Van Gogh cut off more than just his earlobe, new evidence shows

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Artist Vincent van Gogh, who famously chopped off his left ear in 1888, likely cut off more of the appendage than was previously thought, according to a recently uncovered note revealed in a book published Tuesday.

According to The Globe and Mail, the event -- the aftermath of which is portrayed in van Gogh’s “Self-Portrait with Bandaged Ear” – was the subject of much debate among scholars, most of whom believed van Gogh had chopped off just a small part of his earlobe.

But amateur historian Bernadette Murphy recently discovered a drawing by the doctor who apparently treated van Gogh which shows the artist likely cut off his entire ear, slicing off everything except for the small nub of his left lobe.

The illustration is included in Murphy’s book, “Van Gogh’s Ear." It shows a page ripped from a prescription pad, on which the doctor drew, in black ink, a picture of the artist’s ear before he cut it off with a razor. The drawing shows the image of an ear, with a dotted line showing the trajectory of the cut.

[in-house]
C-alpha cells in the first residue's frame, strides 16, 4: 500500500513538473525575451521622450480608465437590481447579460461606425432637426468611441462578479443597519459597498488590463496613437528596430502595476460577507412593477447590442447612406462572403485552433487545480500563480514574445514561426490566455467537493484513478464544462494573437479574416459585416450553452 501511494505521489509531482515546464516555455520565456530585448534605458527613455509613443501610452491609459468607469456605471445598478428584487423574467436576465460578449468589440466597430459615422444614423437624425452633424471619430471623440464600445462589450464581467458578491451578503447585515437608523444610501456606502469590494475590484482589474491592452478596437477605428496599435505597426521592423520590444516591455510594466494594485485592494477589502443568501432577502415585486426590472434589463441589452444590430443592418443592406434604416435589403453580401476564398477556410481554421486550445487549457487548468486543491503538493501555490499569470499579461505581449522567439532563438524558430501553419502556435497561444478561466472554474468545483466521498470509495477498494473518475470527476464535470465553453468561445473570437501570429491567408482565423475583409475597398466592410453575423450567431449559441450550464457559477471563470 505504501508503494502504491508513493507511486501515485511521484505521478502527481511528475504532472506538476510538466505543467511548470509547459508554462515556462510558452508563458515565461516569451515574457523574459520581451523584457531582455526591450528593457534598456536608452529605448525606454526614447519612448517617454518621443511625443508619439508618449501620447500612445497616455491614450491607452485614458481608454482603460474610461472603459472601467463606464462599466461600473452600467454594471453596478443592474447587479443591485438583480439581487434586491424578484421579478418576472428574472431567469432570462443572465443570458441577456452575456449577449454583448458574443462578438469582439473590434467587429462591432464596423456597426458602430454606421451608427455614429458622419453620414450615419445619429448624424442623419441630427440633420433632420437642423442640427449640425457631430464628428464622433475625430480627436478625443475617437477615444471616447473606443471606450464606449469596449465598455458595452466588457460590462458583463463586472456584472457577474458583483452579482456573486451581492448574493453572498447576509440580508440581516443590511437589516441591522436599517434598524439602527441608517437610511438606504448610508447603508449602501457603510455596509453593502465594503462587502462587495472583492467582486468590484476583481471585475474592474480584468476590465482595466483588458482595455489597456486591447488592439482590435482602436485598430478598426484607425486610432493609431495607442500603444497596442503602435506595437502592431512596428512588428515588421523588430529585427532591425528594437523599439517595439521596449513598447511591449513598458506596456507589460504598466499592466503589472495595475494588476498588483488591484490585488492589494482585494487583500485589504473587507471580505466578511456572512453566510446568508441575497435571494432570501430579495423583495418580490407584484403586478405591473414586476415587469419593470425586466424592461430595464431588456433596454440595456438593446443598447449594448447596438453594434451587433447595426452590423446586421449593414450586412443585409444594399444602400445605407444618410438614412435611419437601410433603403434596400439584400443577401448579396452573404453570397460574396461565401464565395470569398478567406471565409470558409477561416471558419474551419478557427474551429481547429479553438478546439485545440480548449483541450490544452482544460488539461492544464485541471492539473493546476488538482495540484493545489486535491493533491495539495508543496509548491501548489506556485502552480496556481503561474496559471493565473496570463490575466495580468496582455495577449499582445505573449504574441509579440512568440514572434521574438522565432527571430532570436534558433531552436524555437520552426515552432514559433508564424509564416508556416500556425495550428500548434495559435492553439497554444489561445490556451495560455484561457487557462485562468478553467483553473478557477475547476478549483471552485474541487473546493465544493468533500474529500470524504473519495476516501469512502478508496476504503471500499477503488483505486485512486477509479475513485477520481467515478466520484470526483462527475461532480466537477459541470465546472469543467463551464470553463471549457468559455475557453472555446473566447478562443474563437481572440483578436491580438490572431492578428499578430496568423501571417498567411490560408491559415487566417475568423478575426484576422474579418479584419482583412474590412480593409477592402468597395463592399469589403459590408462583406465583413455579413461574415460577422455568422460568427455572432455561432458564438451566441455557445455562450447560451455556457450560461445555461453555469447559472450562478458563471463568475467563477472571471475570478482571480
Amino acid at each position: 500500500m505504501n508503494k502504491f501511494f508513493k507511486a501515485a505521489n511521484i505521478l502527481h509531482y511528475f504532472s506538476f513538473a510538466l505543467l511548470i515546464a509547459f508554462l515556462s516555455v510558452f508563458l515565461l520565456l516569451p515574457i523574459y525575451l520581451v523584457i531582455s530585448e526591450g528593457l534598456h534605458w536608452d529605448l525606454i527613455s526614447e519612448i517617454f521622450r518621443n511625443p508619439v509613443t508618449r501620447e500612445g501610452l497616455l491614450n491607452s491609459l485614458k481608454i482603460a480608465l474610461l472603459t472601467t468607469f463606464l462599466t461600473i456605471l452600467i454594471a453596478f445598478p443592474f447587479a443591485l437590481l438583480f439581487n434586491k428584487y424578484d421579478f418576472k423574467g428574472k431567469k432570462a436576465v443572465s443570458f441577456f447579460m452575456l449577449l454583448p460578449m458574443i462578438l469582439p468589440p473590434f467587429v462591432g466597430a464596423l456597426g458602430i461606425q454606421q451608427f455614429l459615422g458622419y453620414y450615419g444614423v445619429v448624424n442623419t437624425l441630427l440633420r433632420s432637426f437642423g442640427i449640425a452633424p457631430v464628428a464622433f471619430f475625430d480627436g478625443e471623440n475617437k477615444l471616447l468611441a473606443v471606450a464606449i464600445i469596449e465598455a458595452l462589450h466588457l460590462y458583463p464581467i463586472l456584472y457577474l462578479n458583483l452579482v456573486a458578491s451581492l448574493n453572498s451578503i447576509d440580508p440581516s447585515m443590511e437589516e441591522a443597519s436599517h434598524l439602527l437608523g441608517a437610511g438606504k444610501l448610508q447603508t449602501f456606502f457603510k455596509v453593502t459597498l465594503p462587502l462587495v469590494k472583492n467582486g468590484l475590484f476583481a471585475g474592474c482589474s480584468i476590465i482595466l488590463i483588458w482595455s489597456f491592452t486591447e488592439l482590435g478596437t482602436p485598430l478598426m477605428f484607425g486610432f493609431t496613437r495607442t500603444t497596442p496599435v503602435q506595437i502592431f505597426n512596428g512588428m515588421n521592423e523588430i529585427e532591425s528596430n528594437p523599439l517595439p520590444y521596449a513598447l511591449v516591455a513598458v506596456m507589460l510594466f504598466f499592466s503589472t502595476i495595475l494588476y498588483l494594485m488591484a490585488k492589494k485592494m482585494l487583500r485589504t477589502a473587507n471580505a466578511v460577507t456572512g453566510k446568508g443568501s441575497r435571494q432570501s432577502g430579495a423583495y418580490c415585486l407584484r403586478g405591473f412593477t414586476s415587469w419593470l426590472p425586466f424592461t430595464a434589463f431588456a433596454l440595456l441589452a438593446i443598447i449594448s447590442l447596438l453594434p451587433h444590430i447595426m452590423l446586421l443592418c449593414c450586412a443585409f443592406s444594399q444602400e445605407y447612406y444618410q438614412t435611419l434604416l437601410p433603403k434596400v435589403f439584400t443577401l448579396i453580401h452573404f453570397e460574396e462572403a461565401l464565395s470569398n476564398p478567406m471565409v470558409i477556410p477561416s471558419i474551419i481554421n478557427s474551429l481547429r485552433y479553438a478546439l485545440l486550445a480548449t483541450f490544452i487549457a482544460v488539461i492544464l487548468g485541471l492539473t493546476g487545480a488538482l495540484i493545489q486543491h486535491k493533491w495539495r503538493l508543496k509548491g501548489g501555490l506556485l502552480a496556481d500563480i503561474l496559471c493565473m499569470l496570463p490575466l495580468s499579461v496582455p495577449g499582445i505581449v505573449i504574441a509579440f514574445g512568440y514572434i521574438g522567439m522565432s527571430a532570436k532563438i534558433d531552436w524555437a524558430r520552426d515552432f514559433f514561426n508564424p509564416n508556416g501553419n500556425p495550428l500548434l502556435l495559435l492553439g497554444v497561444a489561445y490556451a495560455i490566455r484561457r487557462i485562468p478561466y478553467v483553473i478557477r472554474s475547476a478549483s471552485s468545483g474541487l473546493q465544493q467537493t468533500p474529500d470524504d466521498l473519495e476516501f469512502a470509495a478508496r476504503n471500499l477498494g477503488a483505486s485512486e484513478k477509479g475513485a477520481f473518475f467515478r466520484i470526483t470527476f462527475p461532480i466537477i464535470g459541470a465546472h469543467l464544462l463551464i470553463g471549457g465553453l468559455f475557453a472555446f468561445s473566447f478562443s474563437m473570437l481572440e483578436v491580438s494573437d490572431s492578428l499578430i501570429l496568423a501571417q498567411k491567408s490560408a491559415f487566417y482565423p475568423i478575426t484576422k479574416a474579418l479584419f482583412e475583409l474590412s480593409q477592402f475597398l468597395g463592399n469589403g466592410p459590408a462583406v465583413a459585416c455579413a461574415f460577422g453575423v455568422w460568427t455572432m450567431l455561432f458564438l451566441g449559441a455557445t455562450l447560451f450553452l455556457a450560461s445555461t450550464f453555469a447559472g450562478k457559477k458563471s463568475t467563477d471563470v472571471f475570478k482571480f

The note has “Docteur Rey Felix, 6 Rampe Du Pont, Arles-Sure-Rhone,” at the top.


The story goes that in December 1888, van Gogh, who was 35 at the time, severed his left ear, which he then washed, wrapped in newspaper and gave to a prostitute as a gift while living in Arles, where the artist called home since February of that year. Murphy’s research has revealed new details regarding the events of that night, including the identity of the woman who was given the ear and that she was a chambermaid, not a prostitute, the Globe and Mail reports.